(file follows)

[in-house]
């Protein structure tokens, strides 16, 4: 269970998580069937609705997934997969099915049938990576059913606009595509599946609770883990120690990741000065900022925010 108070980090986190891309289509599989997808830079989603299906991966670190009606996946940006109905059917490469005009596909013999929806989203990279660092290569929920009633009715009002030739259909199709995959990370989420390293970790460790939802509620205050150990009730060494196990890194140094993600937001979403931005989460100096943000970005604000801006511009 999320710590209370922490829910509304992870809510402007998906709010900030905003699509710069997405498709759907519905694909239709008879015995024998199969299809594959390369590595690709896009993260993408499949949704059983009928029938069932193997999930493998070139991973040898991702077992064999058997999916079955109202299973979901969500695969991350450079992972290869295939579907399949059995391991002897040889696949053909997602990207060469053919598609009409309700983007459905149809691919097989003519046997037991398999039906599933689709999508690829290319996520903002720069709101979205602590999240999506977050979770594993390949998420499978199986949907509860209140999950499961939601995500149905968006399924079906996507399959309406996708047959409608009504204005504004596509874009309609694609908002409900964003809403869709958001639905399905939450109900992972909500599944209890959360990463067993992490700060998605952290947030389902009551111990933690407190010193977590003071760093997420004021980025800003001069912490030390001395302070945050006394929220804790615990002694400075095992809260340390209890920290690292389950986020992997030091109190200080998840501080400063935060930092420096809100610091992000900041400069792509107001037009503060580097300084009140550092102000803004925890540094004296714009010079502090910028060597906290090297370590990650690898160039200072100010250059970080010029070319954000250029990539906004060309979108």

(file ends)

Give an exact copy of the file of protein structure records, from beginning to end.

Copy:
[in-house]
């Protein structure tokens, strides 16, 4: 269970998580069937609705997934997969099915049938990576059913606009595509599946609770883990120690990741000065900022925010 108070980090986190891309289509599989997808830079989603299906991966670190009606996946940006109905059917490469005009596909013999929806989203990279660092290569929920009633009715009002030739259909199709995959990370989420390293970790460790939802509620205050150990009730060494196990890194140094993600937001979403931005989460100096943000970005604000801006511009 999320710590209370922490829910509304992870809510402007998906709010900030905003699509710069997405498709759907519905694909239709008879015995024998199969299809594959390369590595690709896009993260993408499949949704059983009928029938069932193997999930493998070139991973040898991702077992064999058997999916079955109202299973979901969500695969991350450079992972290869295939579907399949059995391991002897040889696949053909997602990207060469053919598609009409309700983007459905149809691919097989003519046997037991398999039906599933689709999508690829290319996520903002720069709101979205602590999240999506977050979770594993390949998420499978199986949907509860209140999950499961939601995500149905968006399924079906996507399959309406996708047959409608009504204005504004596509874009309609694609908002409900964003809403869709958001639905399905939450109900992972909500599944209890959360990463067993992490700060998605952290947030389902009551111990933690407190010193977590003071760093997420004021980025800003001069912490030390001395302070945050006394929220804790615990002694400075095992809260340390209890920290690292389950986020992997030091109190200080998840501080400063935060930092420096809100610091992000900041400069792509107001037009503060580097300084009140550092102000803004925890540094004296714009010079502090910028060597906290090297370590990650690898160039200072100010250059970080010029070319954000250029990539906004060309979108």